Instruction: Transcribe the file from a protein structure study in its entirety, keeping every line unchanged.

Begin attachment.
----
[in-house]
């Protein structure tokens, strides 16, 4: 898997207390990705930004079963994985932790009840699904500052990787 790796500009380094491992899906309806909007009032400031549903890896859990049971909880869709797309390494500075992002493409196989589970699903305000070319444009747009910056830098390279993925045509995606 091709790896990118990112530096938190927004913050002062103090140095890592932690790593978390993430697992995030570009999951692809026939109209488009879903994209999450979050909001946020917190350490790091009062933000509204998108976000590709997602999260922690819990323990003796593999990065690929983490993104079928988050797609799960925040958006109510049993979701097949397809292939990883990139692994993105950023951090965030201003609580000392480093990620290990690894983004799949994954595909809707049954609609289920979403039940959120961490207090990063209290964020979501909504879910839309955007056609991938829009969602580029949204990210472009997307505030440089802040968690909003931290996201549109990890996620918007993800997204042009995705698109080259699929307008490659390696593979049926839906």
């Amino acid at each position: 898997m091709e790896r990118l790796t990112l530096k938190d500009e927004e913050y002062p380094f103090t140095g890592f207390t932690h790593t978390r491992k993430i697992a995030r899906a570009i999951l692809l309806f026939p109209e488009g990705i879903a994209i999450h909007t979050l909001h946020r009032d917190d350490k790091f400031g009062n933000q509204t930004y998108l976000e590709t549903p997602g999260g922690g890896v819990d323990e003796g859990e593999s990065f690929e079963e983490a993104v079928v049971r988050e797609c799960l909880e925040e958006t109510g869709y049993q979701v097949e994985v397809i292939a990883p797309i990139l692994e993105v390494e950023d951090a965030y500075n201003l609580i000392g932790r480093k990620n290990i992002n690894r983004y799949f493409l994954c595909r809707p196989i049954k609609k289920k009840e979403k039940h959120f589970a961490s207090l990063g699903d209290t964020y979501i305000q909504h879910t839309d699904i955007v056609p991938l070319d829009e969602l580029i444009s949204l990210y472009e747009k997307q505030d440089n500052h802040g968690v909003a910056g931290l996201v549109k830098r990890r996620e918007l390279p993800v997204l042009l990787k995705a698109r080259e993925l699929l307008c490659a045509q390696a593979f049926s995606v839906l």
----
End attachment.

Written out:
[in-house]
């Protein structure tokens, strides 16, 4: 898997207390990705930004079963994985932790009840699904500052990787 790796500009380094491992899906309806909007009032400031549903890896859990049971909880869709797309390494500075992002493409196989589970699903305000070319444009747009910056830098390279993925045509995606 091709790896990118990112530096938190927004913050002062103090140095890592932690790593978390993430697992995030570009999951692809026939109209488009879903994209999450979050909001946020917190350490790091009062933000509204998108976000590709997602999260922690819990323990003796593999990065690929983490993104079928988050797609799960925040958006109510049993979701097949397809292939990883990139692994993105950023951090965030201003609580000392480093990620290990690894983004799949994954595909809707049954609609289920979403039940959120961490207090990063209290964020979501909504879910839309955007056609991938829009969602580029949204990210472009997307505030440089802040968690909003931290996201549109990890996620918007993800997204042009995705698109080259699929307008490659390696593979049926839906």
């Amino acid at each position: 898997m091709e790896r990118l790796t990112l530096k938190d500009e927004e913050y002062p380094f103090t140095g890592f207390t932690h790593t978390r491992k993430i697992a995030r899906a570009i999951l692809l309806f026939p109209e488009g990705i879903a994209i999450h909007t979050l909001h946020r009032d917190d350490k790091f400031g009062n933000q509204t930004y998108l976000e590709t549903p997602g999260g922690g890896v819990d323990e003796g859990e593999s990065f690929e079963e983490a993104v079928v049971r988050e797609c799960l909880e925040e958006t109510g869709y049993q979701v097949e994985v397809i292939a990883p797309i990139l692994e993105v390494e950023d951090a965030y500075n201003l609580i000392g932790r480093k990620n290990i992002n690894r983004y799949f493409l994954c595909r809707p196989i049954k609609k289920k009840e979403k039940h959120f589970a961490s207090l990063g699903d209290t964020y979501i305000q909504h879910t839309d699904i955007v056609p991938l070319d829009e969602l580029i444009s949204l990210y472009e747009k997307q505030d440089n500052h802040g968690v909003a910056g931290l996201v549109k830098r990890r996620e918007l390279p993800v997204l042009l990787k995705a698109r080259e993925l699929l307008c490659a045509q390696a593979f049926s995606v839906l």